I was lucky enough to be able to spend the summer of 2020 in my hometown. Despite the weirdness, stress, and restrictions of Covid-19 times, I was able to relax a little, and keep up social distancing while enjoying beach life!
However, it hasn’t been easy for me to be indoors in the UK for a long time. Before the second lockdown this autumn/winter, my partner and I decided to escape to Cambridge for a weekend, to get a last breath of fresh air and a little taste of the countryside before the cold arrived and we shut ourselves away again.
I’m not a planner by nature. I don’t tend to like to plan my free time too intensely, usually because my time is pretty limited, and I like to live life as spontaneously as possible! Also, it just feels suspiciously like ‘work’ to have to figure out what time I can be somewhere or how much time I need to spend in one place, when I can just go with the flow and enjoy everything that presents itself.
That said, I do like to research places I’m going to visit, usually by reading other people’s blogs, and pin all the recommended places on my Google Maps. This gives me a bit of structure, a few ideas that I can keep in mind, and a general direction for how my trip is going to look.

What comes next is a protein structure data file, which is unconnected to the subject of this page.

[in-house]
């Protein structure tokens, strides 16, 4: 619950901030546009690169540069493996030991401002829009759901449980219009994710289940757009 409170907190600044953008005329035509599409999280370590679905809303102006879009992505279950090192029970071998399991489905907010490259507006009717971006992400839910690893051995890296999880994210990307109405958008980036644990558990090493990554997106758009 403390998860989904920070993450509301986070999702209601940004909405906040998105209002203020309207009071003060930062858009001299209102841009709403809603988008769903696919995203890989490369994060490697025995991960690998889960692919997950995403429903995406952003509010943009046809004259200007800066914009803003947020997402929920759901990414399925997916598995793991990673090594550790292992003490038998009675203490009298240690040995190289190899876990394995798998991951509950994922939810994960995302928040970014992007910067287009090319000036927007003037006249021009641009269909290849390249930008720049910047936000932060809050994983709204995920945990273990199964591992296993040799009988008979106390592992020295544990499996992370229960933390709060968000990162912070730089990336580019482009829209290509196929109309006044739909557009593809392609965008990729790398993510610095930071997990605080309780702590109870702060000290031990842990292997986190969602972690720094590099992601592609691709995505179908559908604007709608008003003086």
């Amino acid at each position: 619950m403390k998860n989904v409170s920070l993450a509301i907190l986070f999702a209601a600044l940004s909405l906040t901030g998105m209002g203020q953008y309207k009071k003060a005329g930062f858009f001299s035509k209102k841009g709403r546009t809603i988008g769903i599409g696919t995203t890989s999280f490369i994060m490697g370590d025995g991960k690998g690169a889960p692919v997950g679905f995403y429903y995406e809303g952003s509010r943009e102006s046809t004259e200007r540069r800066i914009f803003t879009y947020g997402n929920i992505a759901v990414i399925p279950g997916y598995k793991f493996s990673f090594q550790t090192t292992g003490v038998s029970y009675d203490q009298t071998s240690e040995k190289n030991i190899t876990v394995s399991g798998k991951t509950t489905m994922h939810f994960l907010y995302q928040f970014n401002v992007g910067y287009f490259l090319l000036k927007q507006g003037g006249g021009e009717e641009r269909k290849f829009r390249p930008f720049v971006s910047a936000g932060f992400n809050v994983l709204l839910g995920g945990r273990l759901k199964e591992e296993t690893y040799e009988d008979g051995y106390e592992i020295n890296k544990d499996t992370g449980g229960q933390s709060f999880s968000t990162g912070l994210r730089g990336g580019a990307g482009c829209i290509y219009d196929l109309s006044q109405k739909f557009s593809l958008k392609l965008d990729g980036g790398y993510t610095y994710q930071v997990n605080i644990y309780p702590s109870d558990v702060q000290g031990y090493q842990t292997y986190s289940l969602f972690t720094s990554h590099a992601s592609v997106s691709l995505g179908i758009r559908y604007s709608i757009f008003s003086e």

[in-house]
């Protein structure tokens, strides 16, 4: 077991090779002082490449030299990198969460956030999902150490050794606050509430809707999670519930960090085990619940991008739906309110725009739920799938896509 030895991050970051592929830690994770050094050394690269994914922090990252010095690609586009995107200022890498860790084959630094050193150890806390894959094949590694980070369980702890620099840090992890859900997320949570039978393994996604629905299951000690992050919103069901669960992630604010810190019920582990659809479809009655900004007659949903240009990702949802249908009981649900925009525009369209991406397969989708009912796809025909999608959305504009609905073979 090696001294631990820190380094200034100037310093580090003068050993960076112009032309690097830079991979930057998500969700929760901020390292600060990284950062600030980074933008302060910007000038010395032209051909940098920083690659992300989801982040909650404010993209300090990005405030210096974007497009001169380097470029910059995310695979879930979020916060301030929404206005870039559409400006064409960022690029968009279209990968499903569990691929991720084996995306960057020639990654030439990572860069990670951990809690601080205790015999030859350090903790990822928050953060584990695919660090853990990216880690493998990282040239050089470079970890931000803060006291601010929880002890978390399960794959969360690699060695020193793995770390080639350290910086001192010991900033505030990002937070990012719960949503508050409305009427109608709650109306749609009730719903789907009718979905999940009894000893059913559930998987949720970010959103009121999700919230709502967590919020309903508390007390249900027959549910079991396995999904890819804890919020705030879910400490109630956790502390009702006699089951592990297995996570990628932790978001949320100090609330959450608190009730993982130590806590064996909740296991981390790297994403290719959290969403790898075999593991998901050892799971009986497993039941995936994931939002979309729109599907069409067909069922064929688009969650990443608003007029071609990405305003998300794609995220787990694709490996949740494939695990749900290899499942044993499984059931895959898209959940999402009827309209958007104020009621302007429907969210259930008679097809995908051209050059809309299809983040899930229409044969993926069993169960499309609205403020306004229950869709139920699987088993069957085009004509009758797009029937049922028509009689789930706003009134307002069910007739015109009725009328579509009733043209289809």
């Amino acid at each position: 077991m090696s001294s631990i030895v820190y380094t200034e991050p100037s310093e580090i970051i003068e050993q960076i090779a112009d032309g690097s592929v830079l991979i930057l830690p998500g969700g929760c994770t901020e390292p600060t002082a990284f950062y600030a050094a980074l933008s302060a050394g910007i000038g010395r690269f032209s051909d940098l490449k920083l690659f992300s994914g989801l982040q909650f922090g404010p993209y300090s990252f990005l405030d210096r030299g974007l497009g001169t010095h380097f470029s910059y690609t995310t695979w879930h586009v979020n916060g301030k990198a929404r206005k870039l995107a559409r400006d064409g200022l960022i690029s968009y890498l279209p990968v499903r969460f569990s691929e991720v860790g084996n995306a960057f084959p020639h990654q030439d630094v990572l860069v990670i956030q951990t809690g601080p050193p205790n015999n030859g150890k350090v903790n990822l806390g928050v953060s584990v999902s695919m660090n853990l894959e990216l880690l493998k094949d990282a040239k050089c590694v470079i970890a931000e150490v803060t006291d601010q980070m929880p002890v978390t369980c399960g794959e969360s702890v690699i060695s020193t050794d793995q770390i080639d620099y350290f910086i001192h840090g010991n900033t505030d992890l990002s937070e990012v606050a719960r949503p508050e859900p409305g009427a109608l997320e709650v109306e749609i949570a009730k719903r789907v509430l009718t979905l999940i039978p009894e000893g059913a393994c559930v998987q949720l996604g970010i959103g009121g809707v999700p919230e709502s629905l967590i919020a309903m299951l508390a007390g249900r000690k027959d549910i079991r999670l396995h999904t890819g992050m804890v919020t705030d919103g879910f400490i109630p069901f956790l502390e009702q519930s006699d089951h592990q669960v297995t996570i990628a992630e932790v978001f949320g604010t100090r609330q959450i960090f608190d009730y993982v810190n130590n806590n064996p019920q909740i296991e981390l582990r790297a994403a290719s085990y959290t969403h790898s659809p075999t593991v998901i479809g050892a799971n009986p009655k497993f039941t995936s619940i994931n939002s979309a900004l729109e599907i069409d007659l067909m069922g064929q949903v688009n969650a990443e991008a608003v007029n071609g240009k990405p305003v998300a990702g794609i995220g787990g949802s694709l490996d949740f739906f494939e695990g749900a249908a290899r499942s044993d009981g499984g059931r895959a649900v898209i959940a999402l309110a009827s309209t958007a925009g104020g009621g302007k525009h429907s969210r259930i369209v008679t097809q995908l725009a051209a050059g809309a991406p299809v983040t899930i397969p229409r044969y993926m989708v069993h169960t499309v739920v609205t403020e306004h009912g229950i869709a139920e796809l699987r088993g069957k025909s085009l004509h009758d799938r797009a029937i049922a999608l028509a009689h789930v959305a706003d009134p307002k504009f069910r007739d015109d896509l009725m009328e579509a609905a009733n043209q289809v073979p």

This mindset worked perfectly for me…until this year’s pandemic. Suddenly, just going with the flow just wouldn’t work anymore. Almost everything has to be booked in advance and bought online, to allow for the new limitations and to keep numbers down. Sadly I hadn’t thought about this in advance, and by the time I came to plan my Cambridge trip, all the tickets for the best attractions there had sold out!
I had made a 48-hour itinerary for a weekend in Cambridge, but it was made essentially useless while we were there. That said, I’m glad with how things worked out as we had an amazing time, and wouldn’t have had half as much fun if we’d stuck to the big names and major tourist attractions.
We drove up to Cambridge from London, and checked into the Acorn Guest House where we were staying. We chose it as it was reasonably priced, and close enough to the city centre to walk into town. We had breakfast at a cafe called Fitzbillies which had been highly recommended by a bunch of bloggers I read. We had a great breakfast there, and I would recommend it too.
Punting is a quintessential Cambridge experience, and you can’t really visit the town without trying it. We went to Scudamore College for our punting trip along the Cam, and we got really lucky with our guide. He was a student there (as most of them are) and had featured in a BBC documentary about punting just a few days ago!